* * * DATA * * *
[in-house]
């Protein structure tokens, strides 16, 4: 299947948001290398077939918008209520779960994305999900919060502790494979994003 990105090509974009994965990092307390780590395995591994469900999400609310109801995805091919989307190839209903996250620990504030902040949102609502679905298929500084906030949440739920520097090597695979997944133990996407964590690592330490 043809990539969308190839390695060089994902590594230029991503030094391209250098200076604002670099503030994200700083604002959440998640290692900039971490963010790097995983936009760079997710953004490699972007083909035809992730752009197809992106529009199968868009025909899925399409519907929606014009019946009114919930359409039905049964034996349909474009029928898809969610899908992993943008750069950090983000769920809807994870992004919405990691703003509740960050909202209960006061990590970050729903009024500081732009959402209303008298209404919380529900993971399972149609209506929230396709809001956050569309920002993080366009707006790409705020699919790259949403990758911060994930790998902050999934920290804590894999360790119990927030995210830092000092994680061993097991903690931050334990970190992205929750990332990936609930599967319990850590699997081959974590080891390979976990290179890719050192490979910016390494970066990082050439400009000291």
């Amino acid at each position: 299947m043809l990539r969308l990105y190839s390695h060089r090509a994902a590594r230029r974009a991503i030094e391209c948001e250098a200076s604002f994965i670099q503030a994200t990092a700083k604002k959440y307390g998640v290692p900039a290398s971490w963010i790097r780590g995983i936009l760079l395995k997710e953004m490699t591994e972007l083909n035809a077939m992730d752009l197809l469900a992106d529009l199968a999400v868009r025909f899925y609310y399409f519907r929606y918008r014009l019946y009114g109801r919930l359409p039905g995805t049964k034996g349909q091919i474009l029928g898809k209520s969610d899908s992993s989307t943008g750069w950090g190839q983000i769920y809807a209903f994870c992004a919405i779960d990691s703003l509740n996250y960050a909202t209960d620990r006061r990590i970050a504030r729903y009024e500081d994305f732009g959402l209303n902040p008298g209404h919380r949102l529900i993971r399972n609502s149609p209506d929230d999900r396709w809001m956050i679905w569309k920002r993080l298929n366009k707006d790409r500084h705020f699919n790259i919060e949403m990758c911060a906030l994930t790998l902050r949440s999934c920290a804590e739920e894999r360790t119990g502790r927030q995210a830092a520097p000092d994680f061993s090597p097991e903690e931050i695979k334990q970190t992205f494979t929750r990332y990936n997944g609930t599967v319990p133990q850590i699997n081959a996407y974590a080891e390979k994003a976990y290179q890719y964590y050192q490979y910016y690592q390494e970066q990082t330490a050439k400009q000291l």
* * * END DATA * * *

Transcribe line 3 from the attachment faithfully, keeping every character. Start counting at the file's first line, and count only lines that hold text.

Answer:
């Amino acid at each position: 299947m043809l990539r969308l990105y190839s390695h060089r090509a994902a590594r230029r974009a991503i030094e391209c948001e250098a200076s604002f994965i670099q503030a994200t990092a700083k604002k959440y307390g998640v290692p900039a290398s971490w963010i790097r780590g995983i936009l760079l395995k997710e953004m490699t591994e972007l083909n035809a077939m992730d752009l197809l469900a992106d529009l199968a999400v868009r025909f899925y609310y399409f519907r929606y918008r014009l019946y009114g109801r919930l359409p039905g995805t049964k034996g349909q091919i474009l029928g898809k209520s969610d899908s992993s989307t943008g750069w950090g190839q983000i769920y809807a209903f994870c992004a919405i779960d990691s703003l509740n996250y960050a909202t209960d620990r006061r990590i970050a504030r729903y009024e500081d994305f732009g959402l209303n902040p008298g209404h919380r949102l529900i993971r399972n609502s149609p209506d929230d999900r396709w809001m956050i679905w569309k920002r993080l298929n366009k707006d790409r500084h705020f699919n790259i919060e949403m990758c911060a906030l994930t790998l902050r949440s999934c920290a804590e739920e894999r360790t119990g502790r927030q995210a830092a520097p000092d994680f061993s090597p097991e903690e931050i695979k334990q970190t992205f494979t929750r990332y990936n997944g609930t599967v319990p133990q850590i699997n081959a996407y974590a080891e390979k994003a976990y290179q890719y964590y050192q490979y910016y690592q390494e970066q990082t330490a050439k400009q000291l």